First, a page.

National Fitness Day – How a lifestyle change has changed me

Low body confidence is an issue which affects all of us from time to time, irrespective of age and gender. It is recognised as a significant social and public health problem in the UK and throughout much of the rest of the world. Statistics show that 60% of adults say that they feel ashamed of the way they look. This feeling of shame often leads to engaging in less social interaction, leading to isolation, and in turn poor mental health.

Research indicates that exercise can help to improve body image. People who exercise and workout regularly are more likely to feel self-confident than those who are largely inactive. Body image is a strong component of self-esteem – and taking part in an activity that you enjoy, and that you gain a sense of accomplishment from, will help to build your self-esteem. Other benefits gained from exercise include overall better mood, sleep quality and energy, as well as reducing your risk of stress and depression. Exercise also releases endorphins which create feelings of happiness through euphoria.

After constantly shunning suggestions to become more active to improve my mood (I’m rubbish to a fault at taking advice), I decided at that start of this year that I wanted to put an end to the constant agony of suffering from low self-esteem and negative body image. I set my sights on losing weight, and toning up. That would fix all my problems, wouldn’t it? If I looked good (or as good as I could) I would feel good??

I didn’t realise how much my choices were going to change the inside.

From doing absolutely no exercise at all, I’ve progressed from one class in May, to two, and now four a week, and an hour with a personal trainer (which is the biggest shocker). I’m not even that conscious of the changes on the outside, (I’m not monitoring anything. If I’m eating right, and exercising often, I’m improving my body). But my now loose clothes and need to buy more suggest I’ve dropped at least a dress size, and I can feel definition in my arms and legs, and I’ve felt pain from using muscles I never knew I had. I’m wide awake very early every morning, and I actually think I need something to suppress my energy now rather than boost it.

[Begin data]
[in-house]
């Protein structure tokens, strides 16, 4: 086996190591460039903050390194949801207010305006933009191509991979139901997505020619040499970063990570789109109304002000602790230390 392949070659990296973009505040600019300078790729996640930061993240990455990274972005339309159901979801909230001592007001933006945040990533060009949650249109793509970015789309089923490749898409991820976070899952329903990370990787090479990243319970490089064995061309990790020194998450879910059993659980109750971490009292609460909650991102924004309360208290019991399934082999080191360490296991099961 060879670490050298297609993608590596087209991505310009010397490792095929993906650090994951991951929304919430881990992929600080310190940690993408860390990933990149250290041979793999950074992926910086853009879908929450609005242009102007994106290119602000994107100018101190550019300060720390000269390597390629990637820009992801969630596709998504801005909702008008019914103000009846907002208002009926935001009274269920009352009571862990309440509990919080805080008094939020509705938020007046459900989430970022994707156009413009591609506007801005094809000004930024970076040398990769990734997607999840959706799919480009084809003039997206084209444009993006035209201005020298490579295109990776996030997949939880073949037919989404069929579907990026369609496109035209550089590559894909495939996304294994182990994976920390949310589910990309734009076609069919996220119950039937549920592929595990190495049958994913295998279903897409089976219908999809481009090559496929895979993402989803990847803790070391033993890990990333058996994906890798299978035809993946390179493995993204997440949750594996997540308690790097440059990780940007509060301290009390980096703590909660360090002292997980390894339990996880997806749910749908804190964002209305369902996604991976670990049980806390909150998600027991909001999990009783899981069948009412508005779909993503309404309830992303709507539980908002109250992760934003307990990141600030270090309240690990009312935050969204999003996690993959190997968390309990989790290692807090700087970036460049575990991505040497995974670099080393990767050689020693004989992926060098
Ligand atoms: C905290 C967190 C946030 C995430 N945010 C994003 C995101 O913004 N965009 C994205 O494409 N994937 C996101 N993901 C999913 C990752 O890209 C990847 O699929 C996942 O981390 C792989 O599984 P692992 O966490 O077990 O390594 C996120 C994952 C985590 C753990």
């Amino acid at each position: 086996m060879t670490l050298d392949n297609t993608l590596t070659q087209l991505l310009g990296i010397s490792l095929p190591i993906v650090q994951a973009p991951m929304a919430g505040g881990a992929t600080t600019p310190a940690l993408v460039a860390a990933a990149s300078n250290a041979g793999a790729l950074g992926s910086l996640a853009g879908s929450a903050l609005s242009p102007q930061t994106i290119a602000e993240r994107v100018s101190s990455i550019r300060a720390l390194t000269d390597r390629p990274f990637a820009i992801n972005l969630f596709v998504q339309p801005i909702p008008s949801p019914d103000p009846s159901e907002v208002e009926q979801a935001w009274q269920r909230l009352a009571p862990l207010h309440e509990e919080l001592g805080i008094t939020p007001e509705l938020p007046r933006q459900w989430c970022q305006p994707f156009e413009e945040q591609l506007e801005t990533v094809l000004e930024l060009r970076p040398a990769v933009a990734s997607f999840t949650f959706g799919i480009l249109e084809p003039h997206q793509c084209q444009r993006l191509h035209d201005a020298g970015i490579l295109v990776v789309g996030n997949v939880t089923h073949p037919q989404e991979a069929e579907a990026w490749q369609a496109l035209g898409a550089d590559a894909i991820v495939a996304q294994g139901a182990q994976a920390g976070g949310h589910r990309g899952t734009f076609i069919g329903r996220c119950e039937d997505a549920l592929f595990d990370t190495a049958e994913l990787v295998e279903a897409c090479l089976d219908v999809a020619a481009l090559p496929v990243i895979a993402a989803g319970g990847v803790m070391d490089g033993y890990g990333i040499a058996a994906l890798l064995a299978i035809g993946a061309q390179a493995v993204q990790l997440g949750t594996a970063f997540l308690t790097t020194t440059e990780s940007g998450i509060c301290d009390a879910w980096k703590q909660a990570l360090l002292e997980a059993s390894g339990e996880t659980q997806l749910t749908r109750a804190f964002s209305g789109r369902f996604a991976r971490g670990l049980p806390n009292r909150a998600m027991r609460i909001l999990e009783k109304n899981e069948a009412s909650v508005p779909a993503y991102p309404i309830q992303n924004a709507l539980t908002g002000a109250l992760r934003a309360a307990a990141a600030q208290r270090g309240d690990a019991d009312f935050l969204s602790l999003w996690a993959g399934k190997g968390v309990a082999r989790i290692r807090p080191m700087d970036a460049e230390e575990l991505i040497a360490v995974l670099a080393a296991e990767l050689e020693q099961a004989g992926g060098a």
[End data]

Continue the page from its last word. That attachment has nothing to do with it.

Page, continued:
From being a complete gymophobe, (and throw in the NOW non existent extreme shyness and social anxiety), I can’t imagine life any differently.

My message to anyone suffering low self-esteem is if you want to change something about yourself, do it. If it’s your hair you don’t like, try a new haircut. If you’re unhappy about your weight, look into changing your diet or maybe joining an exercise class. If you’re worried you have no one to go with, go on your own. You’ll see familiar faces each week or make friends. Life is too short for hang ups. I’m only sorry it’s taken me to the grand old age of 37 to realise this, but I now recognise the importance to stress it to my children.

The sooner you start making the changes, the sooner you will start to feel better about yourself.


health and fitness

Clubbercise Review – Club with Mel

After spending the last couple of months of 2013 and most of 2014 working on ‘the inside’ and after going though mentally challenging times, I decided that 2015 was going to be the year that I started to work on the outside. By June, apart from dying my hair ‘Blackcurrant’, updating my summer wardrobe, and indulging in another tattoo, I hadn’t done much to change. I desperately wanted to be slim, toned and healthy. However there is one vital problem, like an awful lot of people, I hated gyms. I hated them with a passion.